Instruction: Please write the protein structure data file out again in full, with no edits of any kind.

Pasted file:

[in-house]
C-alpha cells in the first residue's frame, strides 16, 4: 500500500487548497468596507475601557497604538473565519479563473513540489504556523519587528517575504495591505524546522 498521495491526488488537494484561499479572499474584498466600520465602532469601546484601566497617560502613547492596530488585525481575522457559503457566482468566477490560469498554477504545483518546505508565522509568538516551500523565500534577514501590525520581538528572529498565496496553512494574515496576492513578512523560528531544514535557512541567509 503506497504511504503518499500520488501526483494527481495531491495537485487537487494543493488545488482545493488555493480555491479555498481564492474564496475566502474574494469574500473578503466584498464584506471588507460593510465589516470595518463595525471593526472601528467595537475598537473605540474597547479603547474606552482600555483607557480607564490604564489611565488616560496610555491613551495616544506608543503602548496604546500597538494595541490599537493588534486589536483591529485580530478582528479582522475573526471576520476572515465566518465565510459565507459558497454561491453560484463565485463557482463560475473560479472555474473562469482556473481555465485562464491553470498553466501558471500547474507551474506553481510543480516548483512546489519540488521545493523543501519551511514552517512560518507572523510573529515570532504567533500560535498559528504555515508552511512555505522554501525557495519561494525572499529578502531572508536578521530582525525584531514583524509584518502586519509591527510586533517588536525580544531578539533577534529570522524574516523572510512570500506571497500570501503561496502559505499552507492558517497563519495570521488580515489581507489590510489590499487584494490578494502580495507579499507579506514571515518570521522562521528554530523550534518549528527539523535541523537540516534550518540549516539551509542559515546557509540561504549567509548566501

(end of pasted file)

[in-house]
C-alpha cells in the first residue's frame, strides 16, 4: 500500500487548497468596507475601557497604538473565519479563473513540489504556523519587528517575504495591505524546522 498521495491526488488537494484561499479572499474584498466600520465602532469601546484601566497617560502613547492596530488585525481575522457559503457566482468566477490560469498554477504545483518546505508565522509568538516551500523565500534577514501590525520581538528572529498565496496553512494574515496576492513578512523560528531544514535557512541567509 503506497504511504503518499500520488501526483494527481495531491495537485487537487494543493488545488482545493488555493480555491479555498481564492474564496475566502474574494469574500473578503466584498464584506471588507460593510465589516470595518463595525471593526472601528467595537475598537473605540474597547479603547474606552482600555483607557480607564490604564489611565488616560496610555491613551495616544506608543503602548496604546500597538494595541490599537493588534486589536483591529485580530478582528479582522475573526471576520476572515465566518465565510459565507459558497454561491453560484463565485463557482463560475473560479472555474473562469482556473481555465485562464491553470498553466501558471500547474507551474506553481510543480516548483512546489519540488521545493523543501519551511514552517512560518507572523510573529515570532504567533500560535498559528504555515508552511512555505522554501525557495519561494525572499529578502531572508536578521530582525525584531514583524509584518502586519509591527510586533517588536525580544531578539533577534529570522524574516523572510512570500506571497500570501503561496502559505499552507492558517497563519495570521488580515489581507489590510489590499487584494490578494502580495507579499507579506514571515518570521522562521528554530523550534518549528527539523535541523537540516534550518540549516539551509542559515546557509540561504549567509548566501